Philip sitting in the cellIt was definitely an interesting and challenging experience and I am glad to have done it, though it’s something I probably wouldn’t want to do again! The time extends in your mind and you feel quite vulnerable when you are locked inside the cell. The point of doing this is really so I can understand some of the vulnerabilities that detainees have while they are in custody and I’ve now got a bit of the flavour of what they might feel, being locked up, feeling vulnerable, not knowing what the future might hold for them.

I must confess I haven’t felt so lonely for some time. You feel rather helpless, but you think: ‘well I’m here, I’m not getting out for some time, so let’s think about it, make yourself comfortable’ and it’s actually quite a good chance to reflect on all sorts of things.

Throughout the night I could hear other detainees coming in - some noisier than others - but I heard good things from the custody sergeants and the detention officers; human comments like: ‘We’re actually here to help you, we’re not here to make life worse for you.’ Of course, all of those who come into police custody are innocent until they are proven guilty and that’s really the point behind the custody visitors, who are there to make sure that detainees are properly looked after in the same way that you would expect any relative of yours to be looked after.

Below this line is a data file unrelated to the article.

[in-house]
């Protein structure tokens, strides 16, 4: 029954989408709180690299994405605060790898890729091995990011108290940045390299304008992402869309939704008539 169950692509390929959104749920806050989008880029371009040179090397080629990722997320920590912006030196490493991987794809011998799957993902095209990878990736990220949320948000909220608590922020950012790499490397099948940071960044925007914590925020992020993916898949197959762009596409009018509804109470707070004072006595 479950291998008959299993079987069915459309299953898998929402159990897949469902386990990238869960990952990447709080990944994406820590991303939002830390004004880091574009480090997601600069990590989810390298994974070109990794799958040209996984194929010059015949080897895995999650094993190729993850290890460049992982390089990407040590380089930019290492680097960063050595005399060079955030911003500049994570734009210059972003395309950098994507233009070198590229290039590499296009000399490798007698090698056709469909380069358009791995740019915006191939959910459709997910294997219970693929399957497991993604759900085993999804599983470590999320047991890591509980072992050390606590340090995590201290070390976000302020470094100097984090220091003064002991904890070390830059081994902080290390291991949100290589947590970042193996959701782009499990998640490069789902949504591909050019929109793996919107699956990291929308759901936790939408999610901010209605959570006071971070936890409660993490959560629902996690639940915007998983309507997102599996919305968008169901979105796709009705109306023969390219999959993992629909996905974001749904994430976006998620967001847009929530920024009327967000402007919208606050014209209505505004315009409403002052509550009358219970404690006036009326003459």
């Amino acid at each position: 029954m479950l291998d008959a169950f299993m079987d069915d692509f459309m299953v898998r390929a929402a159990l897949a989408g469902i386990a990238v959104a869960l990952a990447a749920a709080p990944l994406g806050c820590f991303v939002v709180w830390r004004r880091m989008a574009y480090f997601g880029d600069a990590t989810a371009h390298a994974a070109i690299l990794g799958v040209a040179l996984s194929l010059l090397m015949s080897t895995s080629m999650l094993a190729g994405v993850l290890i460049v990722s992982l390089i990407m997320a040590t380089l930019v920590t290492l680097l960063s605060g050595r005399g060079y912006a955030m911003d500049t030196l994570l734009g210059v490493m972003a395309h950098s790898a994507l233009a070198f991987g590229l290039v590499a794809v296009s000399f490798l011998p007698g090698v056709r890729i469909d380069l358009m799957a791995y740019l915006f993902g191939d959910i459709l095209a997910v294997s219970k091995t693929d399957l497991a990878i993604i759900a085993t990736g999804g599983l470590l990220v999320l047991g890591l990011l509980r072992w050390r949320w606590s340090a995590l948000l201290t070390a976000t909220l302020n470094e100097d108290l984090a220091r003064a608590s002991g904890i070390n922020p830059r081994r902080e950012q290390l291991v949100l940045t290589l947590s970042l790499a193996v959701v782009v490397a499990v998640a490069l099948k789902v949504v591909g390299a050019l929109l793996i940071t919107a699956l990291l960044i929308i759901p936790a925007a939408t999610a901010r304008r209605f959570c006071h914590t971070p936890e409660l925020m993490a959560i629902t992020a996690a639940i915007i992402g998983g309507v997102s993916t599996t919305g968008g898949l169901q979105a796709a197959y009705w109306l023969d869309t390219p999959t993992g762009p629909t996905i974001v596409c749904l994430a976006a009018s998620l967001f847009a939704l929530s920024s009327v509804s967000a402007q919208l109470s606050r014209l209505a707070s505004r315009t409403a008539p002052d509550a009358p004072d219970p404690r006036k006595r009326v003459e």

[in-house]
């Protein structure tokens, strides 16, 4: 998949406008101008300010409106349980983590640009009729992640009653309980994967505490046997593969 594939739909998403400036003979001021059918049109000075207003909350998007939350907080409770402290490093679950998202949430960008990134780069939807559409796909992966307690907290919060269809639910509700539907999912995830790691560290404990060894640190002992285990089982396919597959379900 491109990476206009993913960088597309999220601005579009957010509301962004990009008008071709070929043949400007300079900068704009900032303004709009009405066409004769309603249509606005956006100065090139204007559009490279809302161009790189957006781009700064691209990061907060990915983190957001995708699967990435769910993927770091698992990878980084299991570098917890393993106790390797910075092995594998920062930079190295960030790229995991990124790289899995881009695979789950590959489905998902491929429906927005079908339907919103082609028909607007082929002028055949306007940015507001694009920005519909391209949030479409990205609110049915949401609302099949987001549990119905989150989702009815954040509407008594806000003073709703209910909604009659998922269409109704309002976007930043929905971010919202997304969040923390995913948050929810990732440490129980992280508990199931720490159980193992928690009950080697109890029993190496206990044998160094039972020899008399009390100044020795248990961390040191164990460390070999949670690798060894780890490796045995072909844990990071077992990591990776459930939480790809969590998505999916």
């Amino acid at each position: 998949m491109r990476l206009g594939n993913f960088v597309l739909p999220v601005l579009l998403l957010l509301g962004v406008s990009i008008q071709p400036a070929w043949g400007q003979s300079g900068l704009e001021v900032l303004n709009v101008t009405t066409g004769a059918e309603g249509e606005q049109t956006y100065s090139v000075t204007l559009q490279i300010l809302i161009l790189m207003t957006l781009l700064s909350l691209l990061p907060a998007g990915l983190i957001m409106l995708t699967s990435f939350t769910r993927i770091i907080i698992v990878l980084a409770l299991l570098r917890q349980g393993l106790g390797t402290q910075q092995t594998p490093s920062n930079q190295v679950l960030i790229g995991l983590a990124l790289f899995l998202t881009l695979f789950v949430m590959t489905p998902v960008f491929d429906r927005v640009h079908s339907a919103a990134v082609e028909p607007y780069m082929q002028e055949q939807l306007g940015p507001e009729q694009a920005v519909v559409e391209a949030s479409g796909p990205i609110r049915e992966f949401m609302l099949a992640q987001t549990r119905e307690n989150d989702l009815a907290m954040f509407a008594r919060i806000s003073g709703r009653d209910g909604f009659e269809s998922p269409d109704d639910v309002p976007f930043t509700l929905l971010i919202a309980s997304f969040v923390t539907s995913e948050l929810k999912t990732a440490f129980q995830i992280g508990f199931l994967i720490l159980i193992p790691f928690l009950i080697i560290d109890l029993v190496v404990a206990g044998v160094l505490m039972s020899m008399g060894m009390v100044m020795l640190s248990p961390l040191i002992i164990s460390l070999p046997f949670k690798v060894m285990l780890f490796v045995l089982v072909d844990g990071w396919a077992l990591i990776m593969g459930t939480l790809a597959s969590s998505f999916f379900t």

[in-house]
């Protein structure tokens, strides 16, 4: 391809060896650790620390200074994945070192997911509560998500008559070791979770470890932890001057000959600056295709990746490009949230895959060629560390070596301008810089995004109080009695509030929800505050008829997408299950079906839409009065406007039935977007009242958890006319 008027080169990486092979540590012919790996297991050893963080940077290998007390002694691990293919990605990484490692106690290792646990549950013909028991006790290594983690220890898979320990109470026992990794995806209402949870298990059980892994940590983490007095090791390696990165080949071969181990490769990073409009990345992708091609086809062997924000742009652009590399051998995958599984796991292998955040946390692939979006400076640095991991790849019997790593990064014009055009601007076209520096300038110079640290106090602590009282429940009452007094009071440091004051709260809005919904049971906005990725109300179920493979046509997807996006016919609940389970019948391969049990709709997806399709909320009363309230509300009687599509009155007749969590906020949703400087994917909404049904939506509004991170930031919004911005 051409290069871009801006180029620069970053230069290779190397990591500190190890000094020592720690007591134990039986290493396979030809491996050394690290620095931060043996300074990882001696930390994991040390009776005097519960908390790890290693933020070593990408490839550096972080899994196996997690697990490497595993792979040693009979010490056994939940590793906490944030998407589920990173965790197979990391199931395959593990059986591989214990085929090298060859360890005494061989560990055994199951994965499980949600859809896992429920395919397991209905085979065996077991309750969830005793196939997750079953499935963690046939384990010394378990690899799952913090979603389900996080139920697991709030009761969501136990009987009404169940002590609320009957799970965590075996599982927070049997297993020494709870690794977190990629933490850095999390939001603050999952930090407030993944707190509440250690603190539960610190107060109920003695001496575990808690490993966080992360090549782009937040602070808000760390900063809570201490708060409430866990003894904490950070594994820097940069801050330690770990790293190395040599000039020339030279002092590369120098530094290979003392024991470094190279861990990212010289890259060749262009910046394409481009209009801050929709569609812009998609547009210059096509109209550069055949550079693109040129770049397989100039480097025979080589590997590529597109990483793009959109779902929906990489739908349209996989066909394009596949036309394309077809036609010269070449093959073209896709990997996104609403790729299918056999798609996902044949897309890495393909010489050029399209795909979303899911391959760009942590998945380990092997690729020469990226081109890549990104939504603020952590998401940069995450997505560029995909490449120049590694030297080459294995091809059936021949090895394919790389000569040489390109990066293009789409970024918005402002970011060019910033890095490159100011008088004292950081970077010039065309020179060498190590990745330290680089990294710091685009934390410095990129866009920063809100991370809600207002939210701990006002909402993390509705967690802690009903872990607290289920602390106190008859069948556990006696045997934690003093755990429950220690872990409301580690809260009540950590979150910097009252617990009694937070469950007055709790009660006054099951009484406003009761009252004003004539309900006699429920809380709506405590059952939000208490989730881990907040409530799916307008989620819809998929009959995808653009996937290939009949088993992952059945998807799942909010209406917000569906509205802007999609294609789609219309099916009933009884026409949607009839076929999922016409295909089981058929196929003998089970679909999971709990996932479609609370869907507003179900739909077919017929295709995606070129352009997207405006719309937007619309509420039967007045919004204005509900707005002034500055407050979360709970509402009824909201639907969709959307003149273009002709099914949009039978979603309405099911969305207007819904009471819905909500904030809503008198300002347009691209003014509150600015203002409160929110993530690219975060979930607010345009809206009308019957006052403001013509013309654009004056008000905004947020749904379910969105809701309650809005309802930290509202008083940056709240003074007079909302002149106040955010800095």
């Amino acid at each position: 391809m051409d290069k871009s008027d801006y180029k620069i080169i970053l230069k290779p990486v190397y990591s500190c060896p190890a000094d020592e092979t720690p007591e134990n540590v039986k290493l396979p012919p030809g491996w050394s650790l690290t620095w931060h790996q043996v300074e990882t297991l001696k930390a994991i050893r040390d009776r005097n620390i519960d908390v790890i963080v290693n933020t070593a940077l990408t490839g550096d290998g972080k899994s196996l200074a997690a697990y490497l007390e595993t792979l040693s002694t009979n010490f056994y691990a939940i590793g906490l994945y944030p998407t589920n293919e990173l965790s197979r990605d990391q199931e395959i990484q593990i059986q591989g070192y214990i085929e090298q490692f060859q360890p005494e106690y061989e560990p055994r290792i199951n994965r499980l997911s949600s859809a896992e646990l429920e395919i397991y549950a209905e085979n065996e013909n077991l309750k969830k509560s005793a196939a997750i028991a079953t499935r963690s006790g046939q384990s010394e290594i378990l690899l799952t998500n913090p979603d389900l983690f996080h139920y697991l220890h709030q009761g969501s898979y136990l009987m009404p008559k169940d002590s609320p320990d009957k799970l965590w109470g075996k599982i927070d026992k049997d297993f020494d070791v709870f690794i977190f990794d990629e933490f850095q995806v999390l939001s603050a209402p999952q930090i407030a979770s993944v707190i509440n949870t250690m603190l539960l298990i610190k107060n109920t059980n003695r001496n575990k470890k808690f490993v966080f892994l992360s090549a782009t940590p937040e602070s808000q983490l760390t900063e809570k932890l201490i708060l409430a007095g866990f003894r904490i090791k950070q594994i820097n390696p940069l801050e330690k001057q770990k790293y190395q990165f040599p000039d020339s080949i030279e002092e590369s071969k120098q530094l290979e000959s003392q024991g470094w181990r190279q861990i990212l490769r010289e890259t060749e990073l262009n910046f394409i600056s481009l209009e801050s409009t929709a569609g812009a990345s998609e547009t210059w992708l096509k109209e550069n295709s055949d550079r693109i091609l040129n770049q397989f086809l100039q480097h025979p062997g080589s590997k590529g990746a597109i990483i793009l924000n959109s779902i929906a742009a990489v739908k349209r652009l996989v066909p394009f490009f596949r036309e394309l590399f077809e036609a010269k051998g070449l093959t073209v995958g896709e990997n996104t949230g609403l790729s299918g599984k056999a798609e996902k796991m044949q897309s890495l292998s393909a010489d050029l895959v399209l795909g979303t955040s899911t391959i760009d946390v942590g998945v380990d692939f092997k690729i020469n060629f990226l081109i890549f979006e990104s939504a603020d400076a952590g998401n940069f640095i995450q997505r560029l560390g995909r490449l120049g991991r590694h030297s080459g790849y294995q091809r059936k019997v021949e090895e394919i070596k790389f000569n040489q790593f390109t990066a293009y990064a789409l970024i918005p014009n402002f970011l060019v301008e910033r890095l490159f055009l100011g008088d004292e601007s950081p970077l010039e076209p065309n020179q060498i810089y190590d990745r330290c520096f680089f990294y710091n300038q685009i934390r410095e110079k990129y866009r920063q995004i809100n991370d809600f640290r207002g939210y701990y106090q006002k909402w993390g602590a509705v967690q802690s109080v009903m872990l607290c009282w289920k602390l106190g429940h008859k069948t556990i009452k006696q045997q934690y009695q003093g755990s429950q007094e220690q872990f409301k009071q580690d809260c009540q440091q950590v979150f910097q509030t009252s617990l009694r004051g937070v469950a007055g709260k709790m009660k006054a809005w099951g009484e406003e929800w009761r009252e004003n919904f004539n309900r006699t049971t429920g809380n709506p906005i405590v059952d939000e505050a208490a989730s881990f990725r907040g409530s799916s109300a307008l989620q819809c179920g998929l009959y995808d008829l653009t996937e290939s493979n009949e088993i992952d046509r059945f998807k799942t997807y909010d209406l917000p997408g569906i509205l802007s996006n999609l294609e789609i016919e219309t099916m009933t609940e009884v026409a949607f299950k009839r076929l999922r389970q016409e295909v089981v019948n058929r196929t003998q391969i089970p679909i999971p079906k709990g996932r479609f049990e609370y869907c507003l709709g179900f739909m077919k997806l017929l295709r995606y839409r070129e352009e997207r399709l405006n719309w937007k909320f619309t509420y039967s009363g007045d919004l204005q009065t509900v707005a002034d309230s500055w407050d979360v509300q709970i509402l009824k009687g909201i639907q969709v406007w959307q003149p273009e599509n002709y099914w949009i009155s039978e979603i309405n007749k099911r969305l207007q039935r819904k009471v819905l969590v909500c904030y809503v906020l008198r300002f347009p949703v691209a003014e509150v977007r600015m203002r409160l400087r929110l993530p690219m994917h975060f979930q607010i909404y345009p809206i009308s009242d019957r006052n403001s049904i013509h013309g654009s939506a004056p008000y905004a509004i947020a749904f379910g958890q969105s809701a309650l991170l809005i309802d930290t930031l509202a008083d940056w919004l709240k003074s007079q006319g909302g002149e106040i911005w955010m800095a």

After this experience, I want to make sure we build on all of the efforts already in place which ensure that those who come into custody are properly treated, mental health problems are identified and properly addressed and that our armed forces veterans who find themselves coming into custody have the right level of support. In the longer term, we can then hopefully reduce the overall numbers that come into custody in the first place.

I also used the opportunity to raise some funds for some very worthwhile charities, securing more than £2000 so far in the process.  If you want to make a donation yourself, you can do so at:

Anyone interested in finding out more about becoming a custody visitor should visit: www.warwickshire-pcc.gov.uk/working-together/independent-custody-visitor-scheme or watch the video below:

ICV Janet Hodgson, who explains why she got involved and enjoys the role
Chief Constable to remain at helm for two more years

Chief Constable Martin JelleyI am delighted to be able to confirm that Martin Jelley will be continuing in his role as Chief Constable of Warwickshire Police for a further two years, having agreed to a contract extension which will keep him in post until March 2022.